The O'Leary Collection—Medals of The Royal Canadian Regiment

477630 Cpl William James McConnell

The Royal Canadian Regiment

By: Capt (ret'd) Michael M. O'Leary, CD, The RCR

William James McConnell was born in Bristol, Somerset, England, on 14 Apr 1893.

McConnell joined The Royal Canadian Regiment on 5 Sep 1914. He was one of a large draft of soldiers sent from the Canadian Expeditionary Force (C.E.F.) forming at Camp Valcartier to bring the Regiment up to wartime strength.

On 20 Aug 1914, the Commanding Officer of The RCR received a telegram asking if he would volunteer his battalion for service at Bermuda. This was to relieve the British Regular Army battalion in garrison on the Island and take over its duties for one year. The request was accepted and The RCR would be the first Canadian unit to leave Canadian shores during the First World War, but not to Europe. There was, however, the matter of bringing the Regiment up to wartime strength before leaving Halifax.

An unattributed officer's diary in the collection of The RCR Museum describes the arrival of the reinforcement draft:

"On 5th [Sep] orders were received for the battalion to stand by for embarkation on 9th. The establishment on embarkation was not to exceed 1030 and 36 married families. … The establishment was brought up by drafting 400 volunteers from 1st Contingent at Valcartier Camp. Two thousand men volunteered, 400 selected, embarked in S.S. Canada at Quebec and arrived at Halifax on 9th under Capt Russell L.S.H. (R.C.). … This draft consisted of raw recruits for the most part and were not properly clothed or equipped, some being in their Militia uniforms, some in red, some even in plainclothes."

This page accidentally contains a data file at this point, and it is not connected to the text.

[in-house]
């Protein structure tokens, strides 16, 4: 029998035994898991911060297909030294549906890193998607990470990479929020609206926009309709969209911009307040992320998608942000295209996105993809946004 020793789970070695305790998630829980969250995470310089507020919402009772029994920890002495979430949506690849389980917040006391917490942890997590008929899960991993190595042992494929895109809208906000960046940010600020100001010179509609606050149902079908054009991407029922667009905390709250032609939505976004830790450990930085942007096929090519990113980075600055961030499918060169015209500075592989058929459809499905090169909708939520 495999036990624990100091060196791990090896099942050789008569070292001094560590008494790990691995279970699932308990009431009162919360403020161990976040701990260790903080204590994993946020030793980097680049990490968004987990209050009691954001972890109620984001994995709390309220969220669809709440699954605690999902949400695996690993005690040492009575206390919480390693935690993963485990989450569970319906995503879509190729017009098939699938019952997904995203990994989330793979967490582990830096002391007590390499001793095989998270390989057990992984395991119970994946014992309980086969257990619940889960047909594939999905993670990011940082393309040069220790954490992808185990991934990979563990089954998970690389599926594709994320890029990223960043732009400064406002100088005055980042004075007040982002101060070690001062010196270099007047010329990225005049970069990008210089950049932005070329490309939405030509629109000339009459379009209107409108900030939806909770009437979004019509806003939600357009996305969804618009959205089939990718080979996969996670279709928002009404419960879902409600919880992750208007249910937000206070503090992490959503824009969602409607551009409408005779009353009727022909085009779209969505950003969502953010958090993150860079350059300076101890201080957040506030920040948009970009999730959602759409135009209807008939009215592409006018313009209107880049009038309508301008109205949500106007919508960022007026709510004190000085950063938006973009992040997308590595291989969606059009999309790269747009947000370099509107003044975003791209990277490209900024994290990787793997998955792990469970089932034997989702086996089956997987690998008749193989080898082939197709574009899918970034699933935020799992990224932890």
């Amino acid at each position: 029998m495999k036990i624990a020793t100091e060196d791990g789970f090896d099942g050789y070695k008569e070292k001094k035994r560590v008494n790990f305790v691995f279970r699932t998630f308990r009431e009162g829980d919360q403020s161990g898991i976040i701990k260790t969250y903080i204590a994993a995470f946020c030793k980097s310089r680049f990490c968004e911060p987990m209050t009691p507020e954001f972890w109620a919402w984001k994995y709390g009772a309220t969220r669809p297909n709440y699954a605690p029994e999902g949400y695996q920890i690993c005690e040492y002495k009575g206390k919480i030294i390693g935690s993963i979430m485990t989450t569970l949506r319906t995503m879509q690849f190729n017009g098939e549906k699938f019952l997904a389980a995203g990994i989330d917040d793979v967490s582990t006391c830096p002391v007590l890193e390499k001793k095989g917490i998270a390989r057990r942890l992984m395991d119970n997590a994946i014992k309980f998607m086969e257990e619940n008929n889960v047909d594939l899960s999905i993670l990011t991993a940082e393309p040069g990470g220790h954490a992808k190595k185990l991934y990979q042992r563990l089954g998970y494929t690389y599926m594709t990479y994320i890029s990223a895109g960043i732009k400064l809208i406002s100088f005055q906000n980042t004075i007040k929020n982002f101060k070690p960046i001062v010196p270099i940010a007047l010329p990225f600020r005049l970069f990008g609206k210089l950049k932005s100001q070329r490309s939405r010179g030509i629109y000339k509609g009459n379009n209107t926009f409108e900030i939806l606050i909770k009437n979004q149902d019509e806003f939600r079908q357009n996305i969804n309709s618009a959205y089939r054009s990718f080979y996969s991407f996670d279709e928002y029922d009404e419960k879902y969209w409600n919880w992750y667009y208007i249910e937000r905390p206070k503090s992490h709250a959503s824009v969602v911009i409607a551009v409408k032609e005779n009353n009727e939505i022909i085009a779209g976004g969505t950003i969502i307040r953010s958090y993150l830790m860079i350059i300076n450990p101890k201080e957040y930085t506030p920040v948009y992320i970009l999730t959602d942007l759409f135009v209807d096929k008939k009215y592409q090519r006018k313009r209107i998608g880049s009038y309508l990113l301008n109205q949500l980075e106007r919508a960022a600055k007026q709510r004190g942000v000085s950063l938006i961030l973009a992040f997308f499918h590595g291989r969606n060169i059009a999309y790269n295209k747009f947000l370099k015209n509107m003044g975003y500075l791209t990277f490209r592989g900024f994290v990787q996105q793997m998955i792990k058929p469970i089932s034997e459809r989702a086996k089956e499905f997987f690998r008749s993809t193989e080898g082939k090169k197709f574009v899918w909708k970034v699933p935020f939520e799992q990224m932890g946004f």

On 11 Sep 1914, The Royal Canadian Regiment sailed for Bermuda aboard the "White Star-Dominion" liner S.S. Canada, escorted by the H.M.C.S. Niobe, an ex-Royal Navy Diadem-class protected cruiser that was one of the first ships of the Royal Canadian Navy. On arriving in Bermuda, the Regiment relieved the 2nd Battalion, Lincolnshire Regiment, which sailed immediately for England.

McConnell was recorded in the regimental enrolment ledger as a 21-year-old brick maker from Bristol, England. He was assigned the regimental number 16263. The Regiment's nominal roll for Bermuda gives a date of 20 Nov 1914 for McConnell joining the Regiment, however a surviving enrolment ledger records his service as beginning on 5 Sep 1914. The disparities in dates likely have to do with considerations whether the reinforcements were serving "in" or "with" The RCR and their standing between C.E.F. and Permanent Force terms of service (along with related entitlements to pay and benefits). Some of this disparity was settled on 1 Oct 1914 when The RCR was placed on C.E.F. rates of pay, this doubled the pay of Privates to $1.00 per day.